If you take the time to track down, purchase, and read this book, then you're probably, as I am, a fairly dedicated student of the author, Erik von Kuehnelt-Leddihn. This novel, published in German in 1935 and translated into English in 1936, when the author was 27 years old, gives some fascinating insights into the author and his thinking in the years before Hitler's war. It's also an interesting, sometimes disturbing, occasionally confusing, and ultimately rewarding work of fiction.
One thing I've found about K-L fiction is that the published and oft-recycled (on antiquarian booksellers' web sites) descriptions of those works aren't entirely on-point. "Night Over the East" is generally described as the adventures of a young Hungarian aristocrat in the Balkans, but it's actually quite a bit more than that.
Albert Kloibner is Hungarian by citizenship, but in fact is Austrian-German by nationality, nobility by social position, relatively rich, and a Catholic -- all of which put him at odds with the currents and passions of Hungary in the 15 years after the first world war. And so as the novel opens, Albert has fled to a particularly deserted part of Petsamo, an arctic region that had transferred from Soviet Russia to independent Finland after the war (and which would, as it happens, be reincorporated into the Soviet Empire after 1944). After several years in the north, Albert encounters Desider, a Hungarian student in Finland, who convinces him to end his Arctic exile and return to Budapest.
Much of the central portion of the novel describes Albert's experiences in Hungary as the nation struggles with not only the Great Depression but also the effects of political turmoil in the Balkans spilling over into Hungary itself. (Rather more familiarity with Hungarian history would have helped me here.) In the last section, the novel turns much darker as K-L describes the Serbian subjugation of Croatia, Macedonia, and other parts of what would become Yugoslavia. Albert and his friends are caught up in this, and the novel ends in a way that -- while not an unpredictable resolution for Albert himself -- is still more than a little depressing.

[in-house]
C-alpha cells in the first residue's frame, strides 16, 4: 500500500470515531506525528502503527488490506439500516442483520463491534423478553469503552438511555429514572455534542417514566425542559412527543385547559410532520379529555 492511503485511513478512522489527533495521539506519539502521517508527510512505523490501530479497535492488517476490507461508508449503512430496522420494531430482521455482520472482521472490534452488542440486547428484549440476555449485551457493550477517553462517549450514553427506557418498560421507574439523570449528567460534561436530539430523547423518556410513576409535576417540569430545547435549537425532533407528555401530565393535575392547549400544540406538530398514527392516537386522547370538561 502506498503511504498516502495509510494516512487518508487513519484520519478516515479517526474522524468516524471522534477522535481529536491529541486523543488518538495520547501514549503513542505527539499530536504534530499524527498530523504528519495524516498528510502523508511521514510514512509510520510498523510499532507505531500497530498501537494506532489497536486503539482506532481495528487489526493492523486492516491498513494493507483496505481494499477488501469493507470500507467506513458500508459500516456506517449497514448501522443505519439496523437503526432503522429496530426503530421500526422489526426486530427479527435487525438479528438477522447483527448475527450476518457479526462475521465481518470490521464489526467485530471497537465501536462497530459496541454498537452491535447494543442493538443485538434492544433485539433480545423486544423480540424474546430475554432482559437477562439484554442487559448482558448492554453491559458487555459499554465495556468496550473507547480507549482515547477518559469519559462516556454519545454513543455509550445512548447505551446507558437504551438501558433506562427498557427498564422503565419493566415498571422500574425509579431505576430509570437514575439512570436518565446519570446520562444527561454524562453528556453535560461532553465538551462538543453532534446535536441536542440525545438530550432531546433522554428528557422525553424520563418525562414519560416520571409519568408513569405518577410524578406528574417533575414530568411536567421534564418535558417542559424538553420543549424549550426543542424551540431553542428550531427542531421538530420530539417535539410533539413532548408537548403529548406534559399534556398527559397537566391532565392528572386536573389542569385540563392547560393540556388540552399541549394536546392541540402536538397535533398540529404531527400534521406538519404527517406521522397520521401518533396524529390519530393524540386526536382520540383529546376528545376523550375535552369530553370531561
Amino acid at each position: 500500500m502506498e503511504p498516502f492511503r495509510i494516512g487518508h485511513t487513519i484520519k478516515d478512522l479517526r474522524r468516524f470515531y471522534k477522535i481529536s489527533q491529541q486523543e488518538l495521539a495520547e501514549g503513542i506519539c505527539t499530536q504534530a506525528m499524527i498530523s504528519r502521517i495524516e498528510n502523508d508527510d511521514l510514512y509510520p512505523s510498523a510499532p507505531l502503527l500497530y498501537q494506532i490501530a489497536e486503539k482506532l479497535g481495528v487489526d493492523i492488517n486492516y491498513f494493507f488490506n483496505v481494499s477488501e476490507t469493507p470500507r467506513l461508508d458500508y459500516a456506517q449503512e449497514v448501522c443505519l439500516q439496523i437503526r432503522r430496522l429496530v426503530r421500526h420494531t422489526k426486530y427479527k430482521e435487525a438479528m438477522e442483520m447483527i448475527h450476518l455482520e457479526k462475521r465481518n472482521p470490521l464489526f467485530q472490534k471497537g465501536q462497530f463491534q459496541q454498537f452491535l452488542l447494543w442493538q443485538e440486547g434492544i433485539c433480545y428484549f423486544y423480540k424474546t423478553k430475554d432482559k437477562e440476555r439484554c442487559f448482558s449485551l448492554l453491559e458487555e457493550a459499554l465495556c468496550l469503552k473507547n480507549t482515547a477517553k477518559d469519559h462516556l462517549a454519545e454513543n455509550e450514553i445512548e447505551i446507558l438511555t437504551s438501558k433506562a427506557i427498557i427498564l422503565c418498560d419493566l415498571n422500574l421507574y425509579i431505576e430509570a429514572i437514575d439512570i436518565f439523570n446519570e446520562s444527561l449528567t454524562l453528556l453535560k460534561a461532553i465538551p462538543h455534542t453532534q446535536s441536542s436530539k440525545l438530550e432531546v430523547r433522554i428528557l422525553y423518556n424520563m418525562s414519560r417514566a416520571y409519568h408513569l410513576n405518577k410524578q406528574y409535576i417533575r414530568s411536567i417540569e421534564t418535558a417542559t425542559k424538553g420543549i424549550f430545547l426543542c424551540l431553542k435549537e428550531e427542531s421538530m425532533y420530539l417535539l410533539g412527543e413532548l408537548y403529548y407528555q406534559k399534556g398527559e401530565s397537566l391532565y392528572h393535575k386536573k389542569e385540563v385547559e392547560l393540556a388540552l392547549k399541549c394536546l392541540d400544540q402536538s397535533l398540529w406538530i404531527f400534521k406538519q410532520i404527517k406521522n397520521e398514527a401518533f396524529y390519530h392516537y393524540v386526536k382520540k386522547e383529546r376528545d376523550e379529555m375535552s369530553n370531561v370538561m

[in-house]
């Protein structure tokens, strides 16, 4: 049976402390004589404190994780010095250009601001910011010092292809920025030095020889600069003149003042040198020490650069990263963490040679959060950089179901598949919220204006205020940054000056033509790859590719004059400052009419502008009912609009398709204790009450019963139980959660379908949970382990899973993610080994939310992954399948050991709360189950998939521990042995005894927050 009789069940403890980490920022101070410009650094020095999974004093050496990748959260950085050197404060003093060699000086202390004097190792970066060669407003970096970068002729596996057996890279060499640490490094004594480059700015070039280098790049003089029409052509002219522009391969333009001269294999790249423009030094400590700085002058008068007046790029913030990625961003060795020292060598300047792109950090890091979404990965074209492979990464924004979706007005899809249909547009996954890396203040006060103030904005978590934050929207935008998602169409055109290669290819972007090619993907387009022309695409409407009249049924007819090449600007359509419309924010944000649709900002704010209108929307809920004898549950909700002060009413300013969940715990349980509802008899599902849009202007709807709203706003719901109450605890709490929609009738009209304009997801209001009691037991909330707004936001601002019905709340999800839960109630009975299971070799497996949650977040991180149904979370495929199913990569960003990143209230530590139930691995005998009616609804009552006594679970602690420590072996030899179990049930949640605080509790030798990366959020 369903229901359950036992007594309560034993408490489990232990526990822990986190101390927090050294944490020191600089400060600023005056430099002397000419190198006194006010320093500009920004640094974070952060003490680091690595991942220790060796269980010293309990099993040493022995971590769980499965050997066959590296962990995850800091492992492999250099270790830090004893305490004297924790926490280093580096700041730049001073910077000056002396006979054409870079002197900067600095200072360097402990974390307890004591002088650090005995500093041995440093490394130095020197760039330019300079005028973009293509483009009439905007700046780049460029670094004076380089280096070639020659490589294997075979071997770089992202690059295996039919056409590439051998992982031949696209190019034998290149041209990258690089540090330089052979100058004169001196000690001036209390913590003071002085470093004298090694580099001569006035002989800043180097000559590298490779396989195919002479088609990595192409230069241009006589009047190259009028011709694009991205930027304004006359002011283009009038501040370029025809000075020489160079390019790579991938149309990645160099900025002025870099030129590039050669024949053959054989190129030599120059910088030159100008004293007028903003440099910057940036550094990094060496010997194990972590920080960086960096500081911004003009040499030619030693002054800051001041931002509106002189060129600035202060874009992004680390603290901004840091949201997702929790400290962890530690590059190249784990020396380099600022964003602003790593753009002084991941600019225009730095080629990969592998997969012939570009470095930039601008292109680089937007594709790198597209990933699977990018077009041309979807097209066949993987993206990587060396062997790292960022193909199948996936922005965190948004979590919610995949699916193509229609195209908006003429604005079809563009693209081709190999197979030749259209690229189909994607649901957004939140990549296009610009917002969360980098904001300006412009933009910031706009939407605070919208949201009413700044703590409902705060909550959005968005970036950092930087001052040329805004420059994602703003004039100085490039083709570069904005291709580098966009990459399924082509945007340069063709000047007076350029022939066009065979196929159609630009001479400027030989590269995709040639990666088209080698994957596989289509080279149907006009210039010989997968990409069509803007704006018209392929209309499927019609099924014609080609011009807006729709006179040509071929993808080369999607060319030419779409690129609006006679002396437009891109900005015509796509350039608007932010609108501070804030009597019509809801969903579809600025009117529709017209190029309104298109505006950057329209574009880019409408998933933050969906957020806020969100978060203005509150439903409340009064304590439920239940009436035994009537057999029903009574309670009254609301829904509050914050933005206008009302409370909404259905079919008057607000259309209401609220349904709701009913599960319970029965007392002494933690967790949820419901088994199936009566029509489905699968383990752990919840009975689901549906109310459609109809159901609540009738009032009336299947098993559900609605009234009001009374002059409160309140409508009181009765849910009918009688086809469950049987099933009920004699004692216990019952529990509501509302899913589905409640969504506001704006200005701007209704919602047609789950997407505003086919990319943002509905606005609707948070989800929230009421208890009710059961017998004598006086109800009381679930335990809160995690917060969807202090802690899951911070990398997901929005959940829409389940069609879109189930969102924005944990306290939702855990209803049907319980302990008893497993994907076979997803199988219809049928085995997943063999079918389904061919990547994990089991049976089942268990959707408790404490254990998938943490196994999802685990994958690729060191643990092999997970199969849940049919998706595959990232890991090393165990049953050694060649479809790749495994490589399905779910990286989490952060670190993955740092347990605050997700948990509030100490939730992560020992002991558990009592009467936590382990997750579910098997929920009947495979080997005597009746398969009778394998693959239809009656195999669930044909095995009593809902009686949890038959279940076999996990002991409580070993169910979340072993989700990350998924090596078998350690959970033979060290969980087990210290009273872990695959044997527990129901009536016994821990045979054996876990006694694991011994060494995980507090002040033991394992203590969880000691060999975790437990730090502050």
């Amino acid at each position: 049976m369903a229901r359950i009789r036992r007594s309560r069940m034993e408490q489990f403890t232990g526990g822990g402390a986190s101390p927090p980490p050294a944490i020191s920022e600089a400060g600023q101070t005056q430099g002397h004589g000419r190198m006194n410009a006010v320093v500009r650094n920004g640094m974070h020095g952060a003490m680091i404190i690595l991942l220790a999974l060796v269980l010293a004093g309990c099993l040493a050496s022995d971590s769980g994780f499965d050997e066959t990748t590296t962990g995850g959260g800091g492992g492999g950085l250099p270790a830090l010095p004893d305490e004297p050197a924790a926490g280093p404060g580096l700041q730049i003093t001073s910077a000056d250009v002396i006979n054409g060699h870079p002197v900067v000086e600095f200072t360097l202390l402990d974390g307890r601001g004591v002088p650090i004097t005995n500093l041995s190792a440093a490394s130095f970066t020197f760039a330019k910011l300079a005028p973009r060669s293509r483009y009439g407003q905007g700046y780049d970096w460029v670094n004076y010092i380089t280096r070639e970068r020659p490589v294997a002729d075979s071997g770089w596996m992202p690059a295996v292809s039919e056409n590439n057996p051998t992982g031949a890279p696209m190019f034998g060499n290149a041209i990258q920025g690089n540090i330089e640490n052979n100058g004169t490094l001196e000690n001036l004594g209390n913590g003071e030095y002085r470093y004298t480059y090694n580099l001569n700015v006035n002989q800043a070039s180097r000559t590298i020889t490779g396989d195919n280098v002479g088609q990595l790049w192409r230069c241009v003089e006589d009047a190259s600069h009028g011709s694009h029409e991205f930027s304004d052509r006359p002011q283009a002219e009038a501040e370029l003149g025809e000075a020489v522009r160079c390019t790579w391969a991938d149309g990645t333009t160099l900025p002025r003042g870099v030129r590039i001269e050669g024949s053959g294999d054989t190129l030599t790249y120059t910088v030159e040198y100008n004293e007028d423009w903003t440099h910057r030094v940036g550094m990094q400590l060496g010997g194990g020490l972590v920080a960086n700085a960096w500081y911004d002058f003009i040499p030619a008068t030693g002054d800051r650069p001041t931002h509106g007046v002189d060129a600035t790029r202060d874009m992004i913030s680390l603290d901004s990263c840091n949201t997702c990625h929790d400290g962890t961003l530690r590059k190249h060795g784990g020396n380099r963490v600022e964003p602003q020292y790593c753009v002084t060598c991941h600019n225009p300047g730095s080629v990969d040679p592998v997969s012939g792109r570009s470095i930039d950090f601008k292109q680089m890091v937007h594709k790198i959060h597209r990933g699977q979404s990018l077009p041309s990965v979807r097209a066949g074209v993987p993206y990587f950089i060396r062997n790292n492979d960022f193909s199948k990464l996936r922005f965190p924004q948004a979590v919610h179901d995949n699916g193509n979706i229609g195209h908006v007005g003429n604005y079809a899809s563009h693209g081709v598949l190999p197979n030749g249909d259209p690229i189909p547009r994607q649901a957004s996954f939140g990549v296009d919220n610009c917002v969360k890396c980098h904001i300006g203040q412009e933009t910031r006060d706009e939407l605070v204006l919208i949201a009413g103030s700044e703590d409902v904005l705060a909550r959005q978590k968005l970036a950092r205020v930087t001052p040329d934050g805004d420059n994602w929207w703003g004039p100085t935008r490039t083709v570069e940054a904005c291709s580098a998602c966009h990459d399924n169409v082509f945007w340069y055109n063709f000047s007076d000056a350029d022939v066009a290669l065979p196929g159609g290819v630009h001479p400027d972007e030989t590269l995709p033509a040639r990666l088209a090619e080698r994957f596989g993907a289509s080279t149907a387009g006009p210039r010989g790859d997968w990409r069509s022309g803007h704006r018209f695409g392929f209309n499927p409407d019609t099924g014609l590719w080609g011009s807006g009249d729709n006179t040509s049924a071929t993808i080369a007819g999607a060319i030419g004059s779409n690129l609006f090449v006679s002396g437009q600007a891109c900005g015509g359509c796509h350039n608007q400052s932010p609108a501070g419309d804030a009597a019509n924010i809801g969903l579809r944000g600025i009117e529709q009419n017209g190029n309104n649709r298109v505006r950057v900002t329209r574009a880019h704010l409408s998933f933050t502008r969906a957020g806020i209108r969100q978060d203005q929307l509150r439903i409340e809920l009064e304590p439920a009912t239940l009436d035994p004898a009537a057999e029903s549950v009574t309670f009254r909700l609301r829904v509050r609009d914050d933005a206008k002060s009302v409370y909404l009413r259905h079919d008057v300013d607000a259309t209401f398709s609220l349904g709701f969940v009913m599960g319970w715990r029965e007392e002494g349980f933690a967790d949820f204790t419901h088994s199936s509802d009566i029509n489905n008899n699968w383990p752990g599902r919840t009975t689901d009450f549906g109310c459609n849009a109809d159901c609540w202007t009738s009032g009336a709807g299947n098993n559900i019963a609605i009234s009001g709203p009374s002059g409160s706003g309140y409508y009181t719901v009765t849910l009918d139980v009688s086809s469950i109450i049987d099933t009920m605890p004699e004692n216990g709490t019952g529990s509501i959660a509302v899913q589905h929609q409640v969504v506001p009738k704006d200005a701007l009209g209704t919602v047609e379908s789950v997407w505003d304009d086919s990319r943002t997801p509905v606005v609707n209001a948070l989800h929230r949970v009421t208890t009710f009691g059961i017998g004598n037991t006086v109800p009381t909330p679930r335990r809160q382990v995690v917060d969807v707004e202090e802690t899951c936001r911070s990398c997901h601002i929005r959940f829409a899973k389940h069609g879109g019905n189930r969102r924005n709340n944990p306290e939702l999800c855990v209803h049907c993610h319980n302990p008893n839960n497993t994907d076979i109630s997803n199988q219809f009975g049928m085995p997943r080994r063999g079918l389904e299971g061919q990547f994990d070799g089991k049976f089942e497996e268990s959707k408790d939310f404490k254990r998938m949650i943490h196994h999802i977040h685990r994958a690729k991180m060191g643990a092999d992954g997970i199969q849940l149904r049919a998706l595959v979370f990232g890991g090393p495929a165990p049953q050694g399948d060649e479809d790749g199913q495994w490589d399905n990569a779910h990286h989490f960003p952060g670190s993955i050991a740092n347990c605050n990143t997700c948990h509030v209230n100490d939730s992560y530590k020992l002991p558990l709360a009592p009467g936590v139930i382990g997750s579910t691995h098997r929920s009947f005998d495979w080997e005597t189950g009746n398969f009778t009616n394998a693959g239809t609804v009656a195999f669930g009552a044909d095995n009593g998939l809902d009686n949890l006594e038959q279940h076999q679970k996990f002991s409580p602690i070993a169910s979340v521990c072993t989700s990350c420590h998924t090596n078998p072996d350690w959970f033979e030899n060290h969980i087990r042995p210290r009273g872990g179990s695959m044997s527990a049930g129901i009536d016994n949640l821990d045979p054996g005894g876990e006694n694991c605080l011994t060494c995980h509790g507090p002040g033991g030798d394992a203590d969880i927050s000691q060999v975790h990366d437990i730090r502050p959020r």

This certainly seems to have been K-L's intent. In a preface to my second edition, K-L writes that "Night Over the East" was written to document the horrors afflicting South Eastern Europe to which England and the West were largely, through their own complacency, ignorant. Consequently, this is a novel with Something To Say, and it is interesting to see some of the arguments K-L later developed in his nonfiction work starting to swirl around here in his early novels.
Taken as a novel, this book does have its unsatisfying points. Interestingly, and unlike his later work, this novel was written in German. It was translated "and adapted," not by the author himself, but by Edwin and Willa Muir, whom a quick Google tags as a Scottish poet and his wife (they also translated Kafka's "Metamorphosis"). I'm tempted to ascribe to their "adaptation" one of the biggest hurdles I encountered in this book, the very long descriptive sentences with which the novel begins. Here, for example, is a randomly-chosen sentence from the third page of the novel: "The son of the minister of Alaluostari, who owned the only shop in Petsamo and sold whip-stocks, school exercise-books, revolvers, and mattresses, might sit blank and taciturn over his dram of spirits, but as he sat there on the hard bench, his fists on his cheek-bones, he was devoid of all envy or resentment, all ill-will or bitterness; the priest of Parkkina with his filthy mat of hair and his reek of garlic could hardly write, and the Koltta Lapps of Kääntömukka and Moskova, the fishermen of Vaitolahti and Pummanki, were all simple, slow-witted people with no interest in Bergson or the rate of the Czechoslovakian exchange, in auction bridge or the Concours Hippique at Vienna."
Fortunately, those are out of the way pretty quickly. In the novel's midsection, K-L seems to have forgotten the old writer's rule of "show them, don't tell them." In other words, there is an awful lot of narration -- exposition of things that might better have been relayed in dialogue. And even then, there is a lot more talking than action. The final section speeds up quite a bit, but it wasn't entirely convincing to me that Albert and all his friends would have been wrapped up in things quite the way they ended up being.
So this isn't, as I say, the Great Austrian (or English, or Hungarian, or American) Novel, and it still holds more interest for me because of the author than the subject. But that said, it's not a bad story by any means, and at times I found it more than a little absorbing. I don't regret a moment of the time I spent reading it -- not only for the story itself, but for the insight it gives into the author and the evolution of his ideas.